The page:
When Twitter Fans Steer TV

/// When Twitter Fans Steer TV

September 17, 2012  |  Blog

WSJ.com – There’s a new critic in television writing rooms pressuring some producers to tweak scripts: the Twitterati.

Comments posted on Twitter and other social-media websites about television shows have exploded in the past year, to 75.5 million in July from 8.8 million a year earlier, far faster than overall growth in such comments, according to research firm Bluefin Labs. And the comments are beginning to have an impact on the writing of shows.

Writers of USA Network’s drama “Covert Affairs” framed the final episode of the show’s second season to respond to constant questions on Twitter about whether a lead character, Auggie Anderson, would regain his lost eyesight.

“You had a group of fans who really felt bad for him and in I think a very romantic way, wanted him to get his sight back,” says Christopher Gorham, the actor who plays Auggie, in an interview. “We were getting a lot of questions and a lot of feedback on social media.”

So, in scenes added to the final episode of the season, a doctor breaks the news to Auggie that he isn’t a candidate for an experimental treatment.

“That was a very specific thing that was put in to put an end to those questions about this character,” Mr. Gorham says.

Shows responding to Twitter so overtly remain in the minority. Producers say they pay close attention to comments to gauge audience response in real time, but when it comes to script and plot decisions, creative teams are cautious about giving fans outright control.

“We work very hard not to be too swayed…and not turn it into a choose your own adventure where whoever yells the loudest wins,” says Julie Plec, executive producer of “Vampire Diaries,” a Warner Bros.-produced series for the CW network, a joint venture between Time Warner Inc. TWX +0.86% and CBS Corp. CBS +0.54%

Still, there have been times when “Vampire Diaries” writers couldn’t ignore Twitter. Take, for instance, a scene in the season two finale in May 2011, when a vampire named Katherine enters a house without an invitation. According to vampire lore, a vampire can’t enter a human’s home without an invitation. The breach of etiquette on “Vampire Diaries” brought a flood of questions on Twitter.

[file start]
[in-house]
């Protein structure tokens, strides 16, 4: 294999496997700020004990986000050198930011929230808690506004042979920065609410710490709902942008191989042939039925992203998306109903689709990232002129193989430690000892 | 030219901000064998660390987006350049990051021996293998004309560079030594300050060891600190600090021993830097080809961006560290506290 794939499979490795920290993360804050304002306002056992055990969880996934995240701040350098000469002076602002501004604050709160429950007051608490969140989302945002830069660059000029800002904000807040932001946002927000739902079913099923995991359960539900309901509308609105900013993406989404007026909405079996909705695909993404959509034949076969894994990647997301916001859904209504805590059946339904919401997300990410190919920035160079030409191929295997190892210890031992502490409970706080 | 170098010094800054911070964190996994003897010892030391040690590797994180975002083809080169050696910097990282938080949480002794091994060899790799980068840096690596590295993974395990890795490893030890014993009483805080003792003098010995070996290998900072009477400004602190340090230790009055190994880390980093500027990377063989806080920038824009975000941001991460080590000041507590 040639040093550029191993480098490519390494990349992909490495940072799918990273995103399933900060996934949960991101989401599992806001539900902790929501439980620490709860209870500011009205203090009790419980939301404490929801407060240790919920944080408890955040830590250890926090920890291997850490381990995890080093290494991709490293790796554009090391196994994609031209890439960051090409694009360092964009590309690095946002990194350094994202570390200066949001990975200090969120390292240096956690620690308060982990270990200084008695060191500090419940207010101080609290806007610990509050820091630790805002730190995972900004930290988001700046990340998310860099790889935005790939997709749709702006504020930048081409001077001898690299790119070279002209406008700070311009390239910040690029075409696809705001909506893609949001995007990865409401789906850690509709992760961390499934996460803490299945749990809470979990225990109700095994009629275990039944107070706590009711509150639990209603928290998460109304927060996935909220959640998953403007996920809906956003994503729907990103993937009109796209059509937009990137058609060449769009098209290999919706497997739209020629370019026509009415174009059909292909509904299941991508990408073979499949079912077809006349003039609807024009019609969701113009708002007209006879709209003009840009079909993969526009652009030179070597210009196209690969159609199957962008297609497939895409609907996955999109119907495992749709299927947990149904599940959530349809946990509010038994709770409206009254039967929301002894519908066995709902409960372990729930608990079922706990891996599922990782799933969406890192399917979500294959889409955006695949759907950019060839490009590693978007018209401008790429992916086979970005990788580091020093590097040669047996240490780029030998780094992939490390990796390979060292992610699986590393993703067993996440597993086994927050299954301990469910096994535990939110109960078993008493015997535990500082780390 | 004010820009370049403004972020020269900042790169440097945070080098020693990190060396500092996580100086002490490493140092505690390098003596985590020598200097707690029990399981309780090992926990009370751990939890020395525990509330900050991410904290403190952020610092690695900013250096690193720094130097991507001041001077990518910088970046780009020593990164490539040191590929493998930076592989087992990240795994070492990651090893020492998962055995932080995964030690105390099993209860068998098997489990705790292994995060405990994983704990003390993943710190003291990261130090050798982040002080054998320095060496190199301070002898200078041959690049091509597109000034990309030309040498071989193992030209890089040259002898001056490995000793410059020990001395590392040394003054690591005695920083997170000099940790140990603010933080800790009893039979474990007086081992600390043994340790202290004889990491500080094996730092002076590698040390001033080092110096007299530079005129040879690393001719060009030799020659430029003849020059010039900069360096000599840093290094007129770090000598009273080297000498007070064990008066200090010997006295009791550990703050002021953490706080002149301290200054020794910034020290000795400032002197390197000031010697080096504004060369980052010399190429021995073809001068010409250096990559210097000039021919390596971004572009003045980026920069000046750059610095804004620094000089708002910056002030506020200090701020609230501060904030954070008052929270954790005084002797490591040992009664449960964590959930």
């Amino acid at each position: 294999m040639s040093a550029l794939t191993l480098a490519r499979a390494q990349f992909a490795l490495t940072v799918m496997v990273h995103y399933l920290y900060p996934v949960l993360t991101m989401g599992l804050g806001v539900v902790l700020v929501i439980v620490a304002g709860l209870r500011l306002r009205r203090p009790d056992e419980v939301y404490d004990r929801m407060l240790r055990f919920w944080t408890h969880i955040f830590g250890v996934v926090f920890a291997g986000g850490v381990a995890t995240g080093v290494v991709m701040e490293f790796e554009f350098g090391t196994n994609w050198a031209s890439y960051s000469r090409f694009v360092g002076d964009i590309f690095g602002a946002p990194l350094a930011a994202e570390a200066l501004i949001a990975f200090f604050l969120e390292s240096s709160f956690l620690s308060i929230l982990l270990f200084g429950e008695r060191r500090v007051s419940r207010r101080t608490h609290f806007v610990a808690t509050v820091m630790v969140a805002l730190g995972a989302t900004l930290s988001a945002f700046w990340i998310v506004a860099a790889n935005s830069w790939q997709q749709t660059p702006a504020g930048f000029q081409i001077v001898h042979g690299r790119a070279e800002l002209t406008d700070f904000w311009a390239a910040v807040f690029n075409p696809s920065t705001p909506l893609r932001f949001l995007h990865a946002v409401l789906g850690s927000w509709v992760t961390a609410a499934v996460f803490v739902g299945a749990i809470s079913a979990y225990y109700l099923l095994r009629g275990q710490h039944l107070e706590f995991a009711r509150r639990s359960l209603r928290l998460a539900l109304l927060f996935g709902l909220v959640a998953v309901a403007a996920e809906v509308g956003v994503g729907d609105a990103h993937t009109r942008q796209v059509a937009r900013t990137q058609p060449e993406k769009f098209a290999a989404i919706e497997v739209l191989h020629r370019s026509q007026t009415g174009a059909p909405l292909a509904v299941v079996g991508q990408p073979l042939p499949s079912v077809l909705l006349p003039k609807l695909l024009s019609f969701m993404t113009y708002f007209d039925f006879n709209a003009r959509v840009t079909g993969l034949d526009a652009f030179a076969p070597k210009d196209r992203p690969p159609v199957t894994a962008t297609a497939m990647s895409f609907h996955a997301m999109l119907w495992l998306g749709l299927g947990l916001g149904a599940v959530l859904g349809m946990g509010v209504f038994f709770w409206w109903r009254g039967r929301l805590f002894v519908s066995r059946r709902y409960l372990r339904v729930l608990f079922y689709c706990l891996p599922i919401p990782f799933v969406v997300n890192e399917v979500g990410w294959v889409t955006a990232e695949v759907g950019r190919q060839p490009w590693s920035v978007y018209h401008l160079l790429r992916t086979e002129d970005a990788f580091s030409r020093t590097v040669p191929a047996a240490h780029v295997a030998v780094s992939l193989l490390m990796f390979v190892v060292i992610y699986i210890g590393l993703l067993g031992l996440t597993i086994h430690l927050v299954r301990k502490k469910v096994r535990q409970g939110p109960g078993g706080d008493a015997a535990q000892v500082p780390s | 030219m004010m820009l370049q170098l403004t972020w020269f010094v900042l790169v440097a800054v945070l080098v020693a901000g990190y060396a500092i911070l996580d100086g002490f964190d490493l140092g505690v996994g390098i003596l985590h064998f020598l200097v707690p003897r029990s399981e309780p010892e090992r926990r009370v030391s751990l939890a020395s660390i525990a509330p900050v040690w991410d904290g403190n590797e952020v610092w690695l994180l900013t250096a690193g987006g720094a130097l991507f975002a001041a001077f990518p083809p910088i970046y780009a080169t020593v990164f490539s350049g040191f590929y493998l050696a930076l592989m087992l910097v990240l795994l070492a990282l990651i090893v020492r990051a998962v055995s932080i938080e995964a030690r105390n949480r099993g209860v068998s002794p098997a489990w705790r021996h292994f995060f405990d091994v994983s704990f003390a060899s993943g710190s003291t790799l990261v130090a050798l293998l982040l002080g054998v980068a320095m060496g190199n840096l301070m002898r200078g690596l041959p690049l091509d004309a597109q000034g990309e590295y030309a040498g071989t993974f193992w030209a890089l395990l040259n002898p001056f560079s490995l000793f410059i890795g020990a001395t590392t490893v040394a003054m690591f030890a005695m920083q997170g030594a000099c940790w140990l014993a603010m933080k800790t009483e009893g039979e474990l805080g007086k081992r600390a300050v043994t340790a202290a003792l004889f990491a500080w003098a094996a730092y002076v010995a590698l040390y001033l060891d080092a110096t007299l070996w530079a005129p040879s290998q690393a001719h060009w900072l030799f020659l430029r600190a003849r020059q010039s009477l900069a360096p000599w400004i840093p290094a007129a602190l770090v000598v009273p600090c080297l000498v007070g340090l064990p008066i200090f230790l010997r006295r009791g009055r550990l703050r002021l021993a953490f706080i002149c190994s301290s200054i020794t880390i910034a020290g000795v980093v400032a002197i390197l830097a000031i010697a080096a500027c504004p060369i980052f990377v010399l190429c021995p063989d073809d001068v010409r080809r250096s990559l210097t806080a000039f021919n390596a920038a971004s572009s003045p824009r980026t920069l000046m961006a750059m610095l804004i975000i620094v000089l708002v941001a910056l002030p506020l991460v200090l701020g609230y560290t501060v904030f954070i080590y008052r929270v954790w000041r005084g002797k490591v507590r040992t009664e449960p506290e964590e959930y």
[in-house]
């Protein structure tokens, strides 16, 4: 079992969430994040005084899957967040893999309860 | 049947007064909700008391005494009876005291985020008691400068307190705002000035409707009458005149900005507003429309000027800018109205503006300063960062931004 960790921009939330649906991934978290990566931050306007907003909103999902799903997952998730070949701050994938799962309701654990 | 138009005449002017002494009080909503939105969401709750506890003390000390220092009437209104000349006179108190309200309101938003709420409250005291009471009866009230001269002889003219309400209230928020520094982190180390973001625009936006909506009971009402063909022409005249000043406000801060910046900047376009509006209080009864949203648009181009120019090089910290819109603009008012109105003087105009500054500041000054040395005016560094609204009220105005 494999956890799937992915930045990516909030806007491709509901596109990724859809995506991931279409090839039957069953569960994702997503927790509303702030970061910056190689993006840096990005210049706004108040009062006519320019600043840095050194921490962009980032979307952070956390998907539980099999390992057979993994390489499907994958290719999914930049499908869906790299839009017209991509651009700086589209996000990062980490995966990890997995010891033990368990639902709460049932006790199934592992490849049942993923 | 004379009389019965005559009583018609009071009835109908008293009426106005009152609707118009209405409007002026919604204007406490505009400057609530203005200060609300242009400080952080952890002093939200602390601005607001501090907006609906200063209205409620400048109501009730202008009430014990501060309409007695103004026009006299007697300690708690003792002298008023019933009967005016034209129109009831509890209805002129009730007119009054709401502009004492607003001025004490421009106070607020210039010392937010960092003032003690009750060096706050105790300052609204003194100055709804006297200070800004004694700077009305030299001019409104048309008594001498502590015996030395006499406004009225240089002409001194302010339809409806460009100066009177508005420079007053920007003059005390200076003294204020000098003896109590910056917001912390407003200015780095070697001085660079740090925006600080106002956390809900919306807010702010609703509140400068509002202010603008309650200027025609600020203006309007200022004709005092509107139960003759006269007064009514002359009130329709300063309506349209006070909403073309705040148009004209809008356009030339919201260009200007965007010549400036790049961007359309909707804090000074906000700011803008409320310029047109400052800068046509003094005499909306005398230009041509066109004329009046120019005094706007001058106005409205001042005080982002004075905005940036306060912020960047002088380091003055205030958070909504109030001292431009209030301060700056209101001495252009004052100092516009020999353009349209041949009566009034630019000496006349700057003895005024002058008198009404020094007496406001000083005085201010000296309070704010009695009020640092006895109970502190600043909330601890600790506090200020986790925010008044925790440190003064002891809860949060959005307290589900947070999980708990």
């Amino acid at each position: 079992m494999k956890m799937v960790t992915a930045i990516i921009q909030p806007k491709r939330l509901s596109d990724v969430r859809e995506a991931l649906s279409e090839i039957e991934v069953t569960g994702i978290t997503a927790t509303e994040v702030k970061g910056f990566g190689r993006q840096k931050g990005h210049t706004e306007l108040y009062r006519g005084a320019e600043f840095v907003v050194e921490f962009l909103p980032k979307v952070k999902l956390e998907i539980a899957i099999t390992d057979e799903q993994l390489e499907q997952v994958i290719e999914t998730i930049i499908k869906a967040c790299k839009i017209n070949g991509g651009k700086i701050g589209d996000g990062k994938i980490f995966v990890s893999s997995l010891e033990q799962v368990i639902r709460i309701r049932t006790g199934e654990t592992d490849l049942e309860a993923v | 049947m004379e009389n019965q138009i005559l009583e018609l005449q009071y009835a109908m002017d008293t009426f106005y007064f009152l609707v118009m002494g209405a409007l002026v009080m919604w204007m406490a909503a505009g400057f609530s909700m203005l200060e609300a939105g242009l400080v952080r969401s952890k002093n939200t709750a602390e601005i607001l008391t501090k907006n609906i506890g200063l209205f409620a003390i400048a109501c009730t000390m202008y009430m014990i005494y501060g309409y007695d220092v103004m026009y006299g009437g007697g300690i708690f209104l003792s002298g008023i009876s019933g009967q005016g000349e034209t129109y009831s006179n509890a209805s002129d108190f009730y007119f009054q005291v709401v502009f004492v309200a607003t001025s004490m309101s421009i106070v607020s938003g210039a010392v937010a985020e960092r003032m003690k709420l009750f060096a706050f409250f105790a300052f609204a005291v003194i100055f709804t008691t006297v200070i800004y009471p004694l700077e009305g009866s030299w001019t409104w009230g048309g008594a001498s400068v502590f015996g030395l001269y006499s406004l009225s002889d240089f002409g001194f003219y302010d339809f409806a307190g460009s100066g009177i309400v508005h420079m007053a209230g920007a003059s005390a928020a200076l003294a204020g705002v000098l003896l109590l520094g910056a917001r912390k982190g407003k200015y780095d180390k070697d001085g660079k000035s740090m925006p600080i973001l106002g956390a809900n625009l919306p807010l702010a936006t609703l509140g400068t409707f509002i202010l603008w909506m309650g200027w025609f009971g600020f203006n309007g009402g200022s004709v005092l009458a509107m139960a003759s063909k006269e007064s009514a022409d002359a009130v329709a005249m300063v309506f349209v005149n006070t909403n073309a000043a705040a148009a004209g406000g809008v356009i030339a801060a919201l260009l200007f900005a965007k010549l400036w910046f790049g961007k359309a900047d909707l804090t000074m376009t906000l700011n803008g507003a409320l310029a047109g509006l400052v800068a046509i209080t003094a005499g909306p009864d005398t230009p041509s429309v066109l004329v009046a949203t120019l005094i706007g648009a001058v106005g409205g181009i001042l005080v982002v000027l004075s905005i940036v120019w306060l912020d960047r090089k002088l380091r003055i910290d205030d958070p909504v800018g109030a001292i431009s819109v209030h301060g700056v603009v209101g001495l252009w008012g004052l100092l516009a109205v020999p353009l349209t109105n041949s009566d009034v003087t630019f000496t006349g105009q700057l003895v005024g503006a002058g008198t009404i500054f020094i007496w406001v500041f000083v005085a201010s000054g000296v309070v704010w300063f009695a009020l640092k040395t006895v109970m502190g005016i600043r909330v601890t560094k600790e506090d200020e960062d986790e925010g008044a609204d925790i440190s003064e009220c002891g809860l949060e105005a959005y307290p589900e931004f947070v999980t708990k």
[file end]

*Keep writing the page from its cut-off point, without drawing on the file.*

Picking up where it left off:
The writers had planned to explain how Katherine had entered the house in the next episode, the first of the third season, but couldn’t find a good place to fit it into the script. “When we didn’t answer it, we contemplated, ‘maybe we’ll just let it go,'” Ms. Plec says.

Fans kept harping on the unanswered question. “For half the season we kept getting that question from fans everywhere,” Ms. Plec says. In the 2011-2012 season, “Vampire Diaries” averaged 57,000 social comments per episode, one of the highest of any scripted series on TV, Bluefin says.

Ultimately, “Vampire Diaries” worked an idea into the script that solved the Katherine question, explaining that the house’s previous owners were vampires.

Some producers are more skeptical than others about how valuable Twitter comments are. They note a relatively small group of people are responsible for most of the comments. The 75 million social comments Bluefin counted in July about television were made by eight million people. The number of U.S. households with television sets, in contrast, is about 115 million, according to Nielsen.

“Sometimes it’s a lot of the same people doing some sort of carpet bombing,” says Brad Falchuk, a creator and executive producer of “Glee,” the Fox broadcast network drama that averaged more social comments than any program on TV last season.

“There’s a danger in taking too much from it,” he says. Fox is a unit of News Corp., NWSA +1.27% owner of The Wall Street Journal.

Moreover, there isn’t necessarily a correlation between volume of social media comments and audience size, at least for scripted series. The programs drawing most Tweets tend to be contest programs, like “American Idol.” Yet the record for comments is now held by “Pretty Little Liars” on ABC Family channel, with one-eighth of the audience of “American Idol.”

“Pretty Little Liars” drew 1.6 million comments after its Aug. 28 episode, according to Bluefin—or one comment for every one and a half viewers.

Mr. Falchuk says he would prefer viewers keep focused on his show while it airs, rather than posting comments simultaneously. “I would love to do an episode that was so amazing you got fewer Tweets,” he says.

Matt Corman, a creator and executive producer for “Covert Affairs,” believes it is important to keep the support of viewers who are most vocal on Twitter. “Fans who watch the show can become grass-roots organizers for the show,” he says. “In politics they say don’t ignore your base.”

But the experience with Auggie’s blindness shows that certain fans will always be hard to please. Some still post Tweets urging the show’s creative team to give Auggie his eyesight back. Others never saw the episode that addressed his disability and still ask if it is temporary. Mr. Gorham, the actor, says he sometimes posts Tweets referring viewers to the episode, or lets the Twitter community work it out on its own: “Some of my followers do it for me, at this point, as they talk amongst themselves,” he says.

Link: When Twitter Fans Steer TV

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